Loss of seven CIA agents in Afghanistan: any lessons learned?
The CIA agents killed in Afghanistan by a suicide bomber must have known the dangers of working with a double agent. Yet a large group gathered in one room to hear him.
Washington — For the CIA and other espionage agencies, double agents can provide a rich trove of intelligence. Who is better postioned to provide crucial information about an adversary than someone whom that adversary already trusts?
But with the potential of high reward comes high risk. In the end, whom is the agent preparing to betray? Such operations can go wrong, sometimes disastrously so, as demonstrated by the eight people at a CIA base in Afghanistan killed last week by a double agent who turned out to be a suicide bomber.
One of the casualties was a Jordanian spy, and seven were CIA officers. The losses were the heaviest for the CIA since 1983, when eight agency personnel were killed in the bombing of the US Embassy in Beirut.
“It’s a terrible tragedy for their families and the agency,” says Clare Lopez, a longtime CIA official who is now a vice president of The Intelligence Summit, a nonprofit educational forum. “It’s also a great loss of expertise."
On Tuesday US officials confirmed that the suicide bomber was a Jordanian doctor who claimed to have information about Osama bin Laden’s second-in-command and who was being recruited as a double agent to infiltrate Al Qaeda.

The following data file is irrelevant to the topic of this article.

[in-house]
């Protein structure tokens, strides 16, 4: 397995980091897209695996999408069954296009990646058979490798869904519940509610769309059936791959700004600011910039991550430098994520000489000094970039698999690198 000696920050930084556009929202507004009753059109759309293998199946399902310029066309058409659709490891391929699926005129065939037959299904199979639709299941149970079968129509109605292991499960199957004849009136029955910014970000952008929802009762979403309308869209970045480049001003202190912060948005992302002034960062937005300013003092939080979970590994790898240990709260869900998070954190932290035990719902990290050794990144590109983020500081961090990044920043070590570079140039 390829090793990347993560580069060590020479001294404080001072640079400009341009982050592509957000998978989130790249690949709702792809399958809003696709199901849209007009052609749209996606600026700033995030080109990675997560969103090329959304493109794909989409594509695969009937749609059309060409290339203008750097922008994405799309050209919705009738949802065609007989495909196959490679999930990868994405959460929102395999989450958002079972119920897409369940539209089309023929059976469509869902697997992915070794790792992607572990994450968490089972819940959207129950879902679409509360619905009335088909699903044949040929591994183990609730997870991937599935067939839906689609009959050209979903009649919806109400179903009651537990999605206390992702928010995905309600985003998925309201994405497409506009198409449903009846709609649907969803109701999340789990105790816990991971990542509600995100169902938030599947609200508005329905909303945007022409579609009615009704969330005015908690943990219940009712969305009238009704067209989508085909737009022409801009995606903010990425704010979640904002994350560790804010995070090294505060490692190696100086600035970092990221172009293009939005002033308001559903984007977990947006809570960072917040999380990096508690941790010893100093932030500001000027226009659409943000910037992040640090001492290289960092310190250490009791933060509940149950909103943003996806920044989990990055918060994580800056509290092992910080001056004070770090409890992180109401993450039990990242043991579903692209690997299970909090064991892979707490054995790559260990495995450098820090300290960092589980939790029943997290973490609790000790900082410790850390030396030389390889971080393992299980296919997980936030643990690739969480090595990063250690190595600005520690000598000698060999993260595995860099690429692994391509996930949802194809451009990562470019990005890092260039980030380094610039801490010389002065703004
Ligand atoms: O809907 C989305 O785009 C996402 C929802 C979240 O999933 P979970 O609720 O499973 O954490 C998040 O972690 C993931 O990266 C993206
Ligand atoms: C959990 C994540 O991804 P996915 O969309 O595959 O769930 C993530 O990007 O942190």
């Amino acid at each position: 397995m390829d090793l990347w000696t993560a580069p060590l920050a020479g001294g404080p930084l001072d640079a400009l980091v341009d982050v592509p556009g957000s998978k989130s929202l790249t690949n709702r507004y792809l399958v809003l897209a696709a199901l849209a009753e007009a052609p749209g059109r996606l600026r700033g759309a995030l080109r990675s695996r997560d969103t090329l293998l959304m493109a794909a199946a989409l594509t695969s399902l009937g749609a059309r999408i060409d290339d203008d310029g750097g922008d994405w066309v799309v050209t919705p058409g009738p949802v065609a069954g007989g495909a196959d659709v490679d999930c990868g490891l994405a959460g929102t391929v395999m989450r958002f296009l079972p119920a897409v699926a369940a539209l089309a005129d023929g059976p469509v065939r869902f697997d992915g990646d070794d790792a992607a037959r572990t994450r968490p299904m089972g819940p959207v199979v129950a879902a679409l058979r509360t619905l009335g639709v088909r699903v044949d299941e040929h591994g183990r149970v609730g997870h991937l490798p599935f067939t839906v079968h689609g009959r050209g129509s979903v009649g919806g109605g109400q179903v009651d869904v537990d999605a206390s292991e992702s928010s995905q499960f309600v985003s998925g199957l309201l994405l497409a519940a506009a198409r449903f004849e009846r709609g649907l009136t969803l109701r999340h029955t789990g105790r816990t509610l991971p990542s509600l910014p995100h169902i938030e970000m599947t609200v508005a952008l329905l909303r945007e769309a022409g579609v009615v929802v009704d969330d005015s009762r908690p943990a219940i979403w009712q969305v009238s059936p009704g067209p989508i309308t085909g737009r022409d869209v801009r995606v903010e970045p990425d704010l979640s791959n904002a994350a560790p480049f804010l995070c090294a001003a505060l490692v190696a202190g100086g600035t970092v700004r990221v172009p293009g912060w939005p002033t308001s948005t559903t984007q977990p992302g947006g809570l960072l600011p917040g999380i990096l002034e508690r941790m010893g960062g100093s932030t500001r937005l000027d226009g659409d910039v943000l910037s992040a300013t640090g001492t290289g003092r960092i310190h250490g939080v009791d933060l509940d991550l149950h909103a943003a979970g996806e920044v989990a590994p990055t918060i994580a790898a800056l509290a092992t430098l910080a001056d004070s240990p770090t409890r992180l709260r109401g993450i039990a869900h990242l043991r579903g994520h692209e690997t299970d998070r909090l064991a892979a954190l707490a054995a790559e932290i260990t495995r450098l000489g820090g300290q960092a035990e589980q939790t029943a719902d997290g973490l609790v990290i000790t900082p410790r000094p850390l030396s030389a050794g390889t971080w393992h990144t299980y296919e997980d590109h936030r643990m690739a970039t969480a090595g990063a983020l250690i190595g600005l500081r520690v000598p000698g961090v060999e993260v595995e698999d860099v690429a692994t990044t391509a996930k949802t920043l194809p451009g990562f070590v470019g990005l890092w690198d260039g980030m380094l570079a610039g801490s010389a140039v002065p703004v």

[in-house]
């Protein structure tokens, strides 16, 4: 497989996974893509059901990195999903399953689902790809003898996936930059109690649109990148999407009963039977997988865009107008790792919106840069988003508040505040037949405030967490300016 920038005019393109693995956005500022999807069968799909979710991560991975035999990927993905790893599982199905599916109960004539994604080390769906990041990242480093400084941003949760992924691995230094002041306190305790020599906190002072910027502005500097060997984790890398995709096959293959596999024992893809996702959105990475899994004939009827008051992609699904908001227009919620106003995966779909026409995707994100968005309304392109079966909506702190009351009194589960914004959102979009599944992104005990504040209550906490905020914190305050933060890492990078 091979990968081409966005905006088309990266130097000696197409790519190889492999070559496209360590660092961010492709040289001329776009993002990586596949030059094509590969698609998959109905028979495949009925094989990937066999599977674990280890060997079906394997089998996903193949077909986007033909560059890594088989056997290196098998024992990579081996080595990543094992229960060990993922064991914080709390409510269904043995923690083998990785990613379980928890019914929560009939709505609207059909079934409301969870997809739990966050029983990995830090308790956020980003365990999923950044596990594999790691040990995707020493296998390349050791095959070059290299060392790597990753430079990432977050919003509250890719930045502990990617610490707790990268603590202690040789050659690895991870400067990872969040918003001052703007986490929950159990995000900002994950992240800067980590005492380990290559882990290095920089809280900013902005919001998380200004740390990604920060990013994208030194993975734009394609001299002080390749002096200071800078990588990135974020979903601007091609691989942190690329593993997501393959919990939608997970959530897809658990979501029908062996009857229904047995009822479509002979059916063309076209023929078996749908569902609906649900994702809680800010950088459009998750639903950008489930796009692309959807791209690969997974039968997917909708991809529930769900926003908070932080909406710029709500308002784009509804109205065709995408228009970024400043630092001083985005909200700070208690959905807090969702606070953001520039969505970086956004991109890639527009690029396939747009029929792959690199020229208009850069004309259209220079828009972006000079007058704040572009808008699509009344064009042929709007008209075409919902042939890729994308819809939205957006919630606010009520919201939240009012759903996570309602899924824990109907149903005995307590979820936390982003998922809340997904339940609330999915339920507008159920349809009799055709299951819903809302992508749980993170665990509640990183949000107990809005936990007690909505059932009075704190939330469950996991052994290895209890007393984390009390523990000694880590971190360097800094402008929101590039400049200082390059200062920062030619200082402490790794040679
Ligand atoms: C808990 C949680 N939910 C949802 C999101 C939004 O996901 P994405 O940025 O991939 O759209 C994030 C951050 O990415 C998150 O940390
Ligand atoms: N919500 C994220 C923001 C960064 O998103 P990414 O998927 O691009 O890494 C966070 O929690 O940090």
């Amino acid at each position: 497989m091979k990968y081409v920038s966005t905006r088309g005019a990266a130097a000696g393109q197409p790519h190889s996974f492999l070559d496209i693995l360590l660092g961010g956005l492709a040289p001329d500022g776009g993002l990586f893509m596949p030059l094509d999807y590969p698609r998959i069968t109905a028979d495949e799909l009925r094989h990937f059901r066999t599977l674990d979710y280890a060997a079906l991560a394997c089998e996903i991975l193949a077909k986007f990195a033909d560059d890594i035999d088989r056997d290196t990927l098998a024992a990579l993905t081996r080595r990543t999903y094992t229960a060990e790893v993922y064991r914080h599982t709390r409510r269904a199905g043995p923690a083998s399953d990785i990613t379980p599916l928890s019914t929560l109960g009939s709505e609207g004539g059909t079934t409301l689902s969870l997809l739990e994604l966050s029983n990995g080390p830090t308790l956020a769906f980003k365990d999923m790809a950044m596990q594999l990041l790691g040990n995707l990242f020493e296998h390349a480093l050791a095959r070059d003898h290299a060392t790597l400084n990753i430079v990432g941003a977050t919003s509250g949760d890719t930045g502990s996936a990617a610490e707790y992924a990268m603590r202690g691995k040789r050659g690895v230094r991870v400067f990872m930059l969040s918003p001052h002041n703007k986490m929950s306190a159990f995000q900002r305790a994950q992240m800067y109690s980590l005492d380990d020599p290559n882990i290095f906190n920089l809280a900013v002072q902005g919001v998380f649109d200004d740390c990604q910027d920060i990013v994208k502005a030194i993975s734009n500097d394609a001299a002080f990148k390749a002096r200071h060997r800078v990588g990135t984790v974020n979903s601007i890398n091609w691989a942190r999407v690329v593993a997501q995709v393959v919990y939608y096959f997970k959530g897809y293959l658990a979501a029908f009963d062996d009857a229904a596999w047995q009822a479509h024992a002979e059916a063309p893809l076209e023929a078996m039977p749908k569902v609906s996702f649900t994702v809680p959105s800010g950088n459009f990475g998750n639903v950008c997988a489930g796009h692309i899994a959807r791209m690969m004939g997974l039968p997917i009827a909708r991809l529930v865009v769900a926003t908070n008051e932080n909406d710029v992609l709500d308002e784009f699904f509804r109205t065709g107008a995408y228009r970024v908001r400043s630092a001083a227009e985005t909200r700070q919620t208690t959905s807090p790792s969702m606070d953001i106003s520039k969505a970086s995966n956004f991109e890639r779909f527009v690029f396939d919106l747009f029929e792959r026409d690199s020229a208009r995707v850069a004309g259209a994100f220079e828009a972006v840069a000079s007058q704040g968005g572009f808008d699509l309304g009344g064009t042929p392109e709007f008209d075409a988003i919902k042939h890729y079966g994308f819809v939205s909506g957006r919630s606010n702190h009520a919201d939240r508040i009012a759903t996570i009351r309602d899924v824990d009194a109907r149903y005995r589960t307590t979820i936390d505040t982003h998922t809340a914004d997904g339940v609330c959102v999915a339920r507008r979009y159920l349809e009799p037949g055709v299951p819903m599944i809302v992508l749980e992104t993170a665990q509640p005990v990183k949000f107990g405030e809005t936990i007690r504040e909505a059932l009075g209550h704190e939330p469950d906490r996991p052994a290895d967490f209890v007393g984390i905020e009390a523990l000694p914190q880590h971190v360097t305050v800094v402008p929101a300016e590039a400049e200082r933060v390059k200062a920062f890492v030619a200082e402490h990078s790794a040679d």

His name was Humam Khalil Abu-Mulal al-Balawi, according to news wire reports. Arrested more than a year ago by Jordanian intelligence, he was thought to have been turned, so that he could be sent back into the field to glean more information about Al Qaeda’s activities.
In fact, he was only pretending to have switched loyalties, making him a triple agent. Invited to Camp Chapman, a secure CIA forward base in Khost Province, he was not closely searched, due to the agency’s perception of his high value. This allowed him to conceal explosives on his body, which he detonated shortly after a meeting began with debriefers.
That so many people had gathered to hear him may be an indication of how hungry US intelligence is for hard information about Al Qaeda’s top levels – and how hard that information is to come by.
“It’s extremely difficult to penetrate [Al Qaeda],” says Ms. Lopez. “The only way to be successful is to really immerse yourself in the local culture.”
Yet the agents must have known they were running some risk. To professional spies, double agent operations famously are difficult to pursue.
“The double agent operation is one of the most demanding and complex counterintelligence activities in which an intelligence service can engage,” begins a classic CIA publication on the subject, “Observations on the Double Agent,” written in 1962 and declassified in 1994.
If the US is inheriting the agent from another nation’s spies – as it was in this instance, since the bomber was brought to the attention of the US by the Jordanians – it needs to “delve into the true origins of the case,” warns the 1962 document.
Whether US agents heeded that admonition in the recent tragedy remains to be discovered.
The cold-war-era CIA analysis ends with the reminder that double agents, almost by definition, “have a number of traits in common with the con man.” Last week, that turned out to be so.
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